First Superheavy Element Found in Nature

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First Superheavy Element Found in Nature

Postby Dracofrost » Tue Apr 29, 2008 10:03 pm

The physics arxiv blog wrote:The hunt for superheavy elements has focused banging various heavy nuclei together and hoping they’ll stick. In this way, physicists have extended the periodic table by manufacturing elements 111, 112, 114, 116 and 118, albeit for vanishingly small instants. Although none of these elements is particularly long lived, they don’t have progressively shorter lives and this is taken as evidence that islands of nuclear stability exist out there and that someday we’ll find stable superheavy elements.

But if these superheavy nuclei are stable, why don’t we find them already on Earth? Turns out we do; they’ve been here all along. The news today is that a group led by Amnon Marinov at the Hebrew University of Jerusalem has found the first naturally occuring superheavy nuclei by sifting through a large pile of the heavy metal thorium.

What they did was fire one thorium nucleus after another through a mass spectrometer to see how heavy each was. Thorium has an atomic number of 90 and occurs mainly in two isotopes with atomic weights of 230 and 232. All these showed up in the measurements along with a various molecular oxides and hydrides that form for technical reasons.

But something else showed up too. An element with a weight of 292 and an atomic number of around 122. That’s an extraordinary claim and quite rightly the team has been diligent in attempting to exclude alternative explanations such as th epresence of exotic molecules formed from impurities in the thorium sample or from the hydrocarbon in oil used in the vacuum pumping equipment). But these have all been ruled out, say Marinov and his buddies.

What they’re left with is the discovery of the first superheavy element, probably number 122.

What do we know about 122? Marinov and co say it has a half life in excess of 100 million years and occurs with an abundance of between 1 and 10 x10^-12, relative to thorium, which is a fairly common element (about as abundant as lead).

Theorists have mapped out the superheavy periodic table and 122 would be a member of the superheavy actinide group. It even has a name: eka-thorium or unbibium. Welcome to our world!

This may well open the flood gates to other similar discoveries. Uranium is the obvious next place to look for superheavy actinides. I’d bet good money that Marinov and his pals are eyeballing the stuff as I write.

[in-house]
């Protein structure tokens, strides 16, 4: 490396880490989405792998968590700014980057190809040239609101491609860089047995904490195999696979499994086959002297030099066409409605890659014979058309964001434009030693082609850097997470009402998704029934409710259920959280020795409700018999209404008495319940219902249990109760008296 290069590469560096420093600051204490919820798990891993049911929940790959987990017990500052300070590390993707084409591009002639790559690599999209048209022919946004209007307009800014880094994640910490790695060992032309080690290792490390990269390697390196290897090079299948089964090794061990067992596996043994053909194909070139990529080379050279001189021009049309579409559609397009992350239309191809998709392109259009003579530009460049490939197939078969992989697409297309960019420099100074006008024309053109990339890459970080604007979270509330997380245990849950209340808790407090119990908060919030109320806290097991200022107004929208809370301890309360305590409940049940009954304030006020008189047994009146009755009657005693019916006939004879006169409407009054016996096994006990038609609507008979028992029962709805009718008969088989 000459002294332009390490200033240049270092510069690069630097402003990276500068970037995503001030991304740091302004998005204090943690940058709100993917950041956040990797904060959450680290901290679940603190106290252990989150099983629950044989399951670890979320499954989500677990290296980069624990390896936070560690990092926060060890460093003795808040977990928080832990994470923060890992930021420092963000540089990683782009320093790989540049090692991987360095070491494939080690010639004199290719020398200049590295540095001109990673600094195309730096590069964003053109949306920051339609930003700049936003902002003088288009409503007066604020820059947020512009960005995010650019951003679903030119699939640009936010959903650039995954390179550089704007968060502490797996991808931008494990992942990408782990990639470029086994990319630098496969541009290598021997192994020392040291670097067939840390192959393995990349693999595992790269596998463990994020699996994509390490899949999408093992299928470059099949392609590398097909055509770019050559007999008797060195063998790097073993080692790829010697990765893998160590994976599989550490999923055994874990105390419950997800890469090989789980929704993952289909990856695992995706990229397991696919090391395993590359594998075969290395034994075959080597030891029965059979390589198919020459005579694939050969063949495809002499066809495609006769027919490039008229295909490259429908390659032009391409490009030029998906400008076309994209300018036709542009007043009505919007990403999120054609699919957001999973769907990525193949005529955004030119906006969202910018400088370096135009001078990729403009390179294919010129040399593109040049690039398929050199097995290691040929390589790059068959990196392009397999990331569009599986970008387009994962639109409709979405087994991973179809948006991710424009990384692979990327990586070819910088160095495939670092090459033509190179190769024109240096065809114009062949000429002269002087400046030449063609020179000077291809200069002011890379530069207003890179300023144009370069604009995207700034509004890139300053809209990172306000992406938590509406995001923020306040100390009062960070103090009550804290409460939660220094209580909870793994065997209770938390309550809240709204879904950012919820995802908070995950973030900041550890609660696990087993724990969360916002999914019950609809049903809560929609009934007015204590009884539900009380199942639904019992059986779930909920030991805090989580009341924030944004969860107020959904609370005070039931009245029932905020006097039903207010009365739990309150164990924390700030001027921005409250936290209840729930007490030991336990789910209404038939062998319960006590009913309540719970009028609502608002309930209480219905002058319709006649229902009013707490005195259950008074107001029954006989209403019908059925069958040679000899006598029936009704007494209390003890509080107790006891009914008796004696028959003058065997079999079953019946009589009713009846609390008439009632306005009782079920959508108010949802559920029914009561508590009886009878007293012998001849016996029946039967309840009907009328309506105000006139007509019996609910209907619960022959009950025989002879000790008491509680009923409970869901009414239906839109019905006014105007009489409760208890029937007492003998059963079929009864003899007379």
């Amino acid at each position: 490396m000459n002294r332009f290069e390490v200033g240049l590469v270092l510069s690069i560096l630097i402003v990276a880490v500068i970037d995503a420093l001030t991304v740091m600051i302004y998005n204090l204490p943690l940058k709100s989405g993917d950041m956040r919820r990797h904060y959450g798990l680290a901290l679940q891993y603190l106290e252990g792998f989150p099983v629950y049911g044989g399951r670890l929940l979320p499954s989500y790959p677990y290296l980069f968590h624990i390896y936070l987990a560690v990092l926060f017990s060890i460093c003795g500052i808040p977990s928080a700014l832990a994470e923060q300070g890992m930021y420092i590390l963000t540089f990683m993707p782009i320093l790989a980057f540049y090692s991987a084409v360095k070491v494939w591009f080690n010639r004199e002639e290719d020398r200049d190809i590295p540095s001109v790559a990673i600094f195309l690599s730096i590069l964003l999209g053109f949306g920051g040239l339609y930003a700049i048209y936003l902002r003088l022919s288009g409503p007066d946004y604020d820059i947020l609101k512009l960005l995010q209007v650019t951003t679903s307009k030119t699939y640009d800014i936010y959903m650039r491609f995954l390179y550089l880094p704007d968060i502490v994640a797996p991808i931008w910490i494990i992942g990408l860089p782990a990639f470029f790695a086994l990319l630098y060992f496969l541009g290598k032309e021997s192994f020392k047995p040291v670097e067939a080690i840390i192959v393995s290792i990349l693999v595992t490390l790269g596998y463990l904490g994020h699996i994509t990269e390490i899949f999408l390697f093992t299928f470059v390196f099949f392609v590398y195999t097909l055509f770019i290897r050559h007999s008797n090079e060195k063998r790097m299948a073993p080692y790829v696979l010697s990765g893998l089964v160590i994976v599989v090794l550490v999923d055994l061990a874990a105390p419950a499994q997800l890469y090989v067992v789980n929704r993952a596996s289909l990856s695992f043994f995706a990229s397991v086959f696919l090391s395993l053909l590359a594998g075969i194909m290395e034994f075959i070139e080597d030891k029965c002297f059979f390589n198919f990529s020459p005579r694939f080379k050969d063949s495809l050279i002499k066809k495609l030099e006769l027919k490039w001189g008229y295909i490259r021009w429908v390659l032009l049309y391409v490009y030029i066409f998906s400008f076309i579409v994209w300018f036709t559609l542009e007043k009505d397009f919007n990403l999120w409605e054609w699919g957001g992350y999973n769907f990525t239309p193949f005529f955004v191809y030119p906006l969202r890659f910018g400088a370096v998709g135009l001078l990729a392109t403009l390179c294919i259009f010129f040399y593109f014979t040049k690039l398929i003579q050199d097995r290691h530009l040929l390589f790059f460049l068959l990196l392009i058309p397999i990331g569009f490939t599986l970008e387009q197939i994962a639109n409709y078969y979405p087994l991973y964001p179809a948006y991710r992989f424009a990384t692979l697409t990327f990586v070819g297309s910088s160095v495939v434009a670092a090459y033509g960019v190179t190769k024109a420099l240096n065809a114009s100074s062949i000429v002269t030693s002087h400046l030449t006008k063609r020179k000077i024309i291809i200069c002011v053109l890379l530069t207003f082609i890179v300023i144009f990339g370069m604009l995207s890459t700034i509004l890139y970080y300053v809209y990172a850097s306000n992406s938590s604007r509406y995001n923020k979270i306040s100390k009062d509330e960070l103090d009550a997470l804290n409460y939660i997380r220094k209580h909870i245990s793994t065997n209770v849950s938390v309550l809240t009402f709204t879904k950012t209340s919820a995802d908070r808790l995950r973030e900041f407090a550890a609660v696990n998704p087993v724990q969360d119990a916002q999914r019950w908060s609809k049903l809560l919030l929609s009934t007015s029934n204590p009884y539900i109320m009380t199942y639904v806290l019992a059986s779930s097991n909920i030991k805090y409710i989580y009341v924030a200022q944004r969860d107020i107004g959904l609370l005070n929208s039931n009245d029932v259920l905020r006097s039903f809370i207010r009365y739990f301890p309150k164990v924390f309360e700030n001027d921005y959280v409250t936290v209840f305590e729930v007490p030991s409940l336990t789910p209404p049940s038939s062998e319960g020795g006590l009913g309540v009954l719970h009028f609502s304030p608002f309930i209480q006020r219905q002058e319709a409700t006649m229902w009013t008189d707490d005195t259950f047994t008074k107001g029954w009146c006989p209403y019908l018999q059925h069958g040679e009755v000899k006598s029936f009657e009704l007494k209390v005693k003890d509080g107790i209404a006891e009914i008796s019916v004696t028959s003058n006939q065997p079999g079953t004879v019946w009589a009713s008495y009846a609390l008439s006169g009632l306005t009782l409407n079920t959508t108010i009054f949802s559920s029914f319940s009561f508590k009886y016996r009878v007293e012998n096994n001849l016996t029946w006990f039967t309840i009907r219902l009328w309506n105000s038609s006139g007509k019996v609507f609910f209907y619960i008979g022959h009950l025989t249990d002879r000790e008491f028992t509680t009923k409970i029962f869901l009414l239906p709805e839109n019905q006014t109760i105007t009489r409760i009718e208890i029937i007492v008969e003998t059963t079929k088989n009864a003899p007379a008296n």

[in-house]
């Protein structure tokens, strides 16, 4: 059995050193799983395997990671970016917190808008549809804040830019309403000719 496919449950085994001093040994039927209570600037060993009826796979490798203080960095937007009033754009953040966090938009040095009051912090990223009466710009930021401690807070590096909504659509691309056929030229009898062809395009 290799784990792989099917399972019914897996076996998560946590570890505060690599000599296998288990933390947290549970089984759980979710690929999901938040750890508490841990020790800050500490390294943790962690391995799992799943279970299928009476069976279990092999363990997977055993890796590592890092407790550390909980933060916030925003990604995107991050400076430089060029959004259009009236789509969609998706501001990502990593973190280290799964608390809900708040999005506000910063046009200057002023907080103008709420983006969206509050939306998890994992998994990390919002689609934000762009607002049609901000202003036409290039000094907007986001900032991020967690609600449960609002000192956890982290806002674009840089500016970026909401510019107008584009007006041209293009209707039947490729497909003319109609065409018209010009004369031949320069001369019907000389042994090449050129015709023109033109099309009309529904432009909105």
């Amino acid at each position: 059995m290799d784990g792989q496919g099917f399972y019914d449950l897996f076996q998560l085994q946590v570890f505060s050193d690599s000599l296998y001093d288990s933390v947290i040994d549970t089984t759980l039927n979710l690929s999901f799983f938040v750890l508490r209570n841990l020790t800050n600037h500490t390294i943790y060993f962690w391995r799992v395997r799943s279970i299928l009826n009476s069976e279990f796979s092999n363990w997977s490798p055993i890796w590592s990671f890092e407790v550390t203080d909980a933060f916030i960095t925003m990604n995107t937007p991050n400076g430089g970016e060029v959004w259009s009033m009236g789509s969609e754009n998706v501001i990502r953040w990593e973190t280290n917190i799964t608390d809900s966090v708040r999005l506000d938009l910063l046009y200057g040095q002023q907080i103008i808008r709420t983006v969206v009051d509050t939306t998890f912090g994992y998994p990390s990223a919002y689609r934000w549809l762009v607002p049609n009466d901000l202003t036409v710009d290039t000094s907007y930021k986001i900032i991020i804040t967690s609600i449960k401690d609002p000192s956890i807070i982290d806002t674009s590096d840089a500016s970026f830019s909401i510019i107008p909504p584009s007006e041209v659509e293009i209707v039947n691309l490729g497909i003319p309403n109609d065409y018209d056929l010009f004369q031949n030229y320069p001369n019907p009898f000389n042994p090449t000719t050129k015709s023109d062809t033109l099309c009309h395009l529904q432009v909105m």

Pretty damn cool.
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Re: First Superheavy Element Found in Nature

Postby Megafrost » Wed Apr 30, 2008 3:36 pm

I'm mostly wondering how such elements can change our everyday lives or otherwise push humanity forward.
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Re: First Superheavy Element Found in Nature

Postby TerraFrost » Thu May 01, 2008 2:24 am

Megafrost wrote:I'm mostly wondering how such elements can change our everyday lives or otherwise push humanity forward.

Well, an ultra rare element or otherwise hard to produce one isn't going to change our lives much, heh.

It's like artificial lighting, refrigeration, computers, cell phones, etc. All technologies that have had a tremendous impact on our every day lives. The thing is.. if only one person had a computer or a refrigerator, it wouldn't really affect society all that much. It only really begins to affect society when everyone has them.

Also, I think it's impact would really depend on the properties of the material. And even if it doesn't seem like an overly remarkable material, at first, it might still be really cool decades down the road. For example, even though U-235 is fissile and always has been, we weren't really in a position to appreciate it during the Civil War.

Here's an interesting quote from another element:

Ununoctium is a member of the zero-valence elements that are called noble or inert gases. Consequently, it is expected that ununoctium will have similar physical and chemical properties to other members of its group, most closely resembling the noble gas above it in the periodic table, radon.

I guess that means that certain properties can be predicted, based on it's position in the periodic table.

And, of course, more interesting properties may reveal themselves when the element is combined with element. Carbon leads to nanotubes and to petroleum, which, in turn, leads to plastics, and all sorts of stuff.
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